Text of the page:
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How do I know that x^2-7=y is a function? thanks

you know its a function because its a parabola (x^2)

parabolas are functions because there is only one x value per y value.

So I know it is a function because it has (x^2)? Is that the rule? If it has x^2, it's a function and if it doesn't, it's not a function?

no, its a function if there is only one x value per y value. for example, a circle is not a function, because there are two y values for one x value.

if something is an x^2, you know its a parabola. and a parabola is one of many examples of a function.

How do you tell if there is only one x per y by just looking at an equation such as (x-4)/3=y?

generally, if the equation can be solved for y as a single expression in such a way that the other side contains only x's and constants, then it is a function.

if, when graphed, you visualize a vertical line scanning from left to right, if the vertical line crosses or touches the graph in more than one place for any value of x then it is NOT a function (the verical line test)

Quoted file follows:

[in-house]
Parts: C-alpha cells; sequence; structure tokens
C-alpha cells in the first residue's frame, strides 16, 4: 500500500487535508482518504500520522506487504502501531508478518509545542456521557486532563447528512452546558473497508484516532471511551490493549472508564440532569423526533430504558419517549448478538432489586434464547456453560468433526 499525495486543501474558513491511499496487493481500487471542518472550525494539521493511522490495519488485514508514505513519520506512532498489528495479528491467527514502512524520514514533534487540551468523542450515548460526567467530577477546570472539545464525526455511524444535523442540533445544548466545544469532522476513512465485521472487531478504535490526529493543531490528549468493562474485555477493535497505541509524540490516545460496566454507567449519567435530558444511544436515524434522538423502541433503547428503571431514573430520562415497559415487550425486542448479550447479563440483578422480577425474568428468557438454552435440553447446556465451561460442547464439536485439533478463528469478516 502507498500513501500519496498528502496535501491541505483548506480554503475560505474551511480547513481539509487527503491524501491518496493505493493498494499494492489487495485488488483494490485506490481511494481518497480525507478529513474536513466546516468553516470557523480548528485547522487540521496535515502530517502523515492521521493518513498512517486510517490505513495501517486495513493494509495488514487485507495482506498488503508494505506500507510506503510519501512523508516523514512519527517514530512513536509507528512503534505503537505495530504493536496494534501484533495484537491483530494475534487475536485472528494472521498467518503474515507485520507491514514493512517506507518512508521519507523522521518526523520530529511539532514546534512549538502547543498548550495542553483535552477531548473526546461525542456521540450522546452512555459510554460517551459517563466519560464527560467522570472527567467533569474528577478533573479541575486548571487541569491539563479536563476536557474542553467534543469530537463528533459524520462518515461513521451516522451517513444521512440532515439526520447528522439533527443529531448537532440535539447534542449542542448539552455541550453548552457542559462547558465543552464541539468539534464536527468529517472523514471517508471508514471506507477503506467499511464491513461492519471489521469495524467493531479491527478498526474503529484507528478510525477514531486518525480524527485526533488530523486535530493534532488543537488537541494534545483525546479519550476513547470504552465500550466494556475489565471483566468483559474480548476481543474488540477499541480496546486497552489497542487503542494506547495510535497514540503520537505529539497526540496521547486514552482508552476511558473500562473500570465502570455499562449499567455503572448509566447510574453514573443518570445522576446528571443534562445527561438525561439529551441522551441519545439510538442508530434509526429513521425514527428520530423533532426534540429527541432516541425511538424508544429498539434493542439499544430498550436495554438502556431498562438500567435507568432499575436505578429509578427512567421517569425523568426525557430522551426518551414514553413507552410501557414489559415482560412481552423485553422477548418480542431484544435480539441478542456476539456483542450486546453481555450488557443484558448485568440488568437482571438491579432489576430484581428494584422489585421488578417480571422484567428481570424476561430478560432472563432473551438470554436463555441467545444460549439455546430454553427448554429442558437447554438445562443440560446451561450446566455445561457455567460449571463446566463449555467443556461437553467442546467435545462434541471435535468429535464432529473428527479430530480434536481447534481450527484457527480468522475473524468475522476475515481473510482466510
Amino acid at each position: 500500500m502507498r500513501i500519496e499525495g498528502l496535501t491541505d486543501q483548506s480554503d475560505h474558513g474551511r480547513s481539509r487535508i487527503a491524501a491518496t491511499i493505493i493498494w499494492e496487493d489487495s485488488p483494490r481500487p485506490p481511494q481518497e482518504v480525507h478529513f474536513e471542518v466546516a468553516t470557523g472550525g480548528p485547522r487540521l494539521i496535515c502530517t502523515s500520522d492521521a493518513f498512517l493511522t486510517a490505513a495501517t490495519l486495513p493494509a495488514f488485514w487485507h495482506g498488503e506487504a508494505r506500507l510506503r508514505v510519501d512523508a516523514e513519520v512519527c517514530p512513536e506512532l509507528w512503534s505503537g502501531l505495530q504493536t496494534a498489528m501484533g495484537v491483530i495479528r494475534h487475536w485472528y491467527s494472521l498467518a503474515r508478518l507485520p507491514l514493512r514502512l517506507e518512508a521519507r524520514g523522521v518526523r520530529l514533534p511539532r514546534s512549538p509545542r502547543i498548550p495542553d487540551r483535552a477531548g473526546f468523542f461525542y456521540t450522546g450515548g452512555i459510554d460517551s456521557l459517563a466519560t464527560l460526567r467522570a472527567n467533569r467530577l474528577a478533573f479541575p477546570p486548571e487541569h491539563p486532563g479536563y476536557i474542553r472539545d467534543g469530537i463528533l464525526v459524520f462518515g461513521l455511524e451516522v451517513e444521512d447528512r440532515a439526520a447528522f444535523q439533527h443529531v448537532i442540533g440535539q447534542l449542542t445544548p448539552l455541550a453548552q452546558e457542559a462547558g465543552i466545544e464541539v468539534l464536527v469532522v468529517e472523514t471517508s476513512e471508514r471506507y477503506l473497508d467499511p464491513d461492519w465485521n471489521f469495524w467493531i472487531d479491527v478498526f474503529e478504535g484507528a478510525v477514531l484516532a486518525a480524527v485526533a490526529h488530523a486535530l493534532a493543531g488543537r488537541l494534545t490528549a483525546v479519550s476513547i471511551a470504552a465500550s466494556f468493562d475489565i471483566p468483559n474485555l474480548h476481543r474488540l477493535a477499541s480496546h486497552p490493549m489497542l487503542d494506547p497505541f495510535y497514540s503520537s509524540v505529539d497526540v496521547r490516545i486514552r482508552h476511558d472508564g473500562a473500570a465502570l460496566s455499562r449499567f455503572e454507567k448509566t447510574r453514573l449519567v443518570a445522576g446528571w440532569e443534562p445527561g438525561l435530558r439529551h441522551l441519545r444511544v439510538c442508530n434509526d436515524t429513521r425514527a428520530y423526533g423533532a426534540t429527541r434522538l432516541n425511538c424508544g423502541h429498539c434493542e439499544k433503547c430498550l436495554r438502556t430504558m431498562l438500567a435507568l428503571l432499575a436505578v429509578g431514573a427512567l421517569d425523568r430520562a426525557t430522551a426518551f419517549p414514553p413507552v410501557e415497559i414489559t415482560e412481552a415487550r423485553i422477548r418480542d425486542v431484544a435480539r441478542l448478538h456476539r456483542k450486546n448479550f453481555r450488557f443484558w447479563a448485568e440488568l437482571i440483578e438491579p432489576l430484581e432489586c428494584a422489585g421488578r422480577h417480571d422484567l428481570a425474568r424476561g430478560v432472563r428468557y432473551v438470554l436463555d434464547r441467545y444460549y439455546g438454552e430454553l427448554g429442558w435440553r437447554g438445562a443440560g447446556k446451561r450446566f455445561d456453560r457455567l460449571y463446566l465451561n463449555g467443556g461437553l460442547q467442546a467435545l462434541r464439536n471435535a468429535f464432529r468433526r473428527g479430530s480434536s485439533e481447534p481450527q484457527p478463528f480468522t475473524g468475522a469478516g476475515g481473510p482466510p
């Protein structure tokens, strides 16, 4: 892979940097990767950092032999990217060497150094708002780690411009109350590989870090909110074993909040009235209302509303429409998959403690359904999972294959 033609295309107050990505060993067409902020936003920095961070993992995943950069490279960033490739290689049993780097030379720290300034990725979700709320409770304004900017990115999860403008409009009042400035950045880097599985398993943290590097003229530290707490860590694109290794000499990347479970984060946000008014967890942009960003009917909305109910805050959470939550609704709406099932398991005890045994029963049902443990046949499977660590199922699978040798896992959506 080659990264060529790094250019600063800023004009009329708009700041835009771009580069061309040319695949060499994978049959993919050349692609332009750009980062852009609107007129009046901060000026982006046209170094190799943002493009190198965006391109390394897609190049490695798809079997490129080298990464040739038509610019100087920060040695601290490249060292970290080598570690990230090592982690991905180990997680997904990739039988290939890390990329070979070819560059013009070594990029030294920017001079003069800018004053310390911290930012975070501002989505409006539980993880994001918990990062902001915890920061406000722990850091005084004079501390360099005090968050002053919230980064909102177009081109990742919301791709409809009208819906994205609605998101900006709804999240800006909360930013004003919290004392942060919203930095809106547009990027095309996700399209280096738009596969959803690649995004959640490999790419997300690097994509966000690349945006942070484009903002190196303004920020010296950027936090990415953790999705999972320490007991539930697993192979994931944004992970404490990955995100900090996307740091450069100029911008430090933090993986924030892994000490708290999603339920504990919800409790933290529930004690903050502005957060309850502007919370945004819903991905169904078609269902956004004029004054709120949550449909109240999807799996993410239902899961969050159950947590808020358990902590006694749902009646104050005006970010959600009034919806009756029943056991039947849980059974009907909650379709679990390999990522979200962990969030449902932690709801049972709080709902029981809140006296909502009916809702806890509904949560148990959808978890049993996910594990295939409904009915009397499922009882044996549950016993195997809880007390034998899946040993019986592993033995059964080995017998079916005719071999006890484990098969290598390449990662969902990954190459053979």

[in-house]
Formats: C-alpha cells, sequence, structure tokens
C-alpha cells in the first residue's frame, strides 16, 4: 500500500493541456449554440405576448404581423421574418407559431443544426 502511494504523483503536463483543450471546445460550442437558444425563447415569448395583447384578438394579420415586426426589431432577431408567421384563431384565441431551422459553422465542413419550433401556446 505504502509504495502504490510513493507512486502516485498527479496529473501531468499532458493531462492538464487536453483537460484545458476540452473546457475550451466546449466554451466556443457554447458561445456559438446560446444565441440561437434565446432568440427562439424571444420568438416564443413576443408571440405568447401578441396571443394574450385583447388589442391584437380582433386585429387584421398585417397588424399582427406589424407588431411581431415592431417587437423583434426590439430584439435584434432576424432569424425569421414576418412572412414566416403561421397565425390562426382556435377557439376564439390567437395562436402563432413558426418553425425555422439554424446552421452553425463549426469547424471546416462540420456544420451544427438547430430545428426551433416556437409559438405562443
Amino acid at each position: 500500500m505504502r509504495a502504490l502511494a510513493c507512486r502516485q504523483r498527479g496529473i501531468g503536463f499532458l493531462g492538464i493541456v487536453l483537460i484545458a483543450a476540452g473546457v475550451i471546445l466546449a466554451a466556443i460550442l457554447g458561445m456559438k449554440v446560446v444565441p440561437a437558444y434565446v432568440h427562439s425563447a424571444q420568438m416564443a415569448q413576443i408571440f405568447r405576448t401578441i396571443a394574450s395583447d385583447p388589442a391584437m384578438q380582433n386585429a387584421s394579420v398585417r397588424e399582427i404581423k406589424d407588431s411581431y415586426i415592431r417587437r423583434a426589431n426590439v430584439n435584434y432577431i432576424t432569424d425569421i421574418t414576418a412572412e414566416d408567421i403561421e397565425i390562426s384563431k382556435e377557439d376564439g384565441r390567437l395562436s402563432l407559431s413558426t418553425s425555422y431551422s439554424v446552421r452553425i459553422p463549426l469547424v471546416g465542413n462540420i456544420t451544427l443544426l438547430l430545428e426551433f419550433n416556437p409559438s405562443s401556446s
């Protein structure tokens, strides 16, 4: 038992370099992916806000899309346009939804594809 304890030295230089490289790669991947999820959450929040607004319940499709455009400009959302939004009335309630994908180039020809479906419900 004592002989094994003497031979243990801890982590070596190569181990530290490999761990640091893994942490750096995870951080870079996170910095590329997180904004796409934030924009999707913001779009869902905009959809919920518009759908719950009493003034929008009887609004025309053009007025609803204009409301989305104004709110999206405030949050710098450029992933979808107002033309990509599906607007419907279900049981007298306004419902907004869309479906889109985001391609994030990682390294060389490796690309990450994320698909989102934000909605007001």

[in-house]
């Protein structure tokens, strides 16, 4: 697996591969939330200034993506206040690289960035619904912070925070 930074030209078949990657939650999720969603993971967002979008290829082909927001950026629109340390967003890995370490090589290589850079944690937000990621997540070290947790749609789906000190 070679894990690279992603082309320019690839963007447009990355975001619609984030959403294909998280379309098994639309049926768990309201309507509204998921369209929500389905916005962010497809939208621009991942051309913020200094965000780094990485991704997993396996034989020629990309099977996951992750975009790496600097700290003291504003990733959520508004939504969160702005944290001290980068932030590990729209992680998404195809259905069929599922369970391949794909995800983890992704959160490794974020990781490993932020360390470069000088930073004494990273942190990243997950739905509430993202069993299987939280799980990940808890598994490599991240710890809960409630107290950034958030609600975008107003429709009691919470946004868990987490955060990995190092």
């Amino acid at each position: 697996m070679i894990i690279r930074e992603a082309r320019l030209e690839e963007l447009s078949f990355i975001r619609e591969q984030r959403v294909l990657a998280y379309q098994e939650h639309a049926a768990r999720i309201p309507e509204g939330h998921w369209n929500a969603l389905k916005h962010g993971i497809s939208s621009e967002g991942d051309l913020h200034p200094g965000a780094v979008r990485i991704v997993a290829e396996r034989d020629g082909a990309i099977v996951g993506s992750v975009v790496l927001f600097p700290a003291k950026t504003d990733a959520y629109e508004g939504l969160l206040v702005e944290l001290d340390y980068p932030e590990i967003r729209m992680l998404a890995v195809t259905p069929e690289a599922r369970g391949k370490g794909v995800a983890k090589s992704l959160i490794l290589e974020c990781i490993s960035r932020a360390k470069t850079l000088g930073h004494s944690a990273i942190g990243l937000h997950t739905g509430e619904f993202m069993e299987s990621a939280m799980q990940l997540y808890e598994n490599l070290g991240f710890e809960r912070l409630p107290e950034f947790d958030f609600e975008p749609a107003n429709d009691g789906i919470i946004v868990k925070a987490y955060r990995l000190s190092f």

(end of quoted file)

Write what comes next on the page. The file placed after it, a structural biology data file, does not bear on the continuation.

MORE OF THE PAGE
what is a constant?

so are most equations usually functions unless y=a squareroot, such as y=sqrtx+6

a constant is a numerical value without a variabe
eg. in y = 7x+5, the 5 is a constant.

even equations like y=SQR(x^2-9) are considered functions, since by the definition the SQR yields only a positive result.

However when you have somthing like
x^2+y^2=100, which is a circle, then when you solve for y you would get
y^=100-x^2 and then
+y=SQR(100-x^2) or -y=SQR(100-x^2)
which we normally write as
notice that y is written as two different equations, thus NO function

yeah, that's what i meant, when the answer is a squareroot

y=sqrt(100-x^2) would be a function since y was written as a single unique expression and for each x of the domain you got one and only one y value.

but isn't the answer y=+sqrt(100-x^2)

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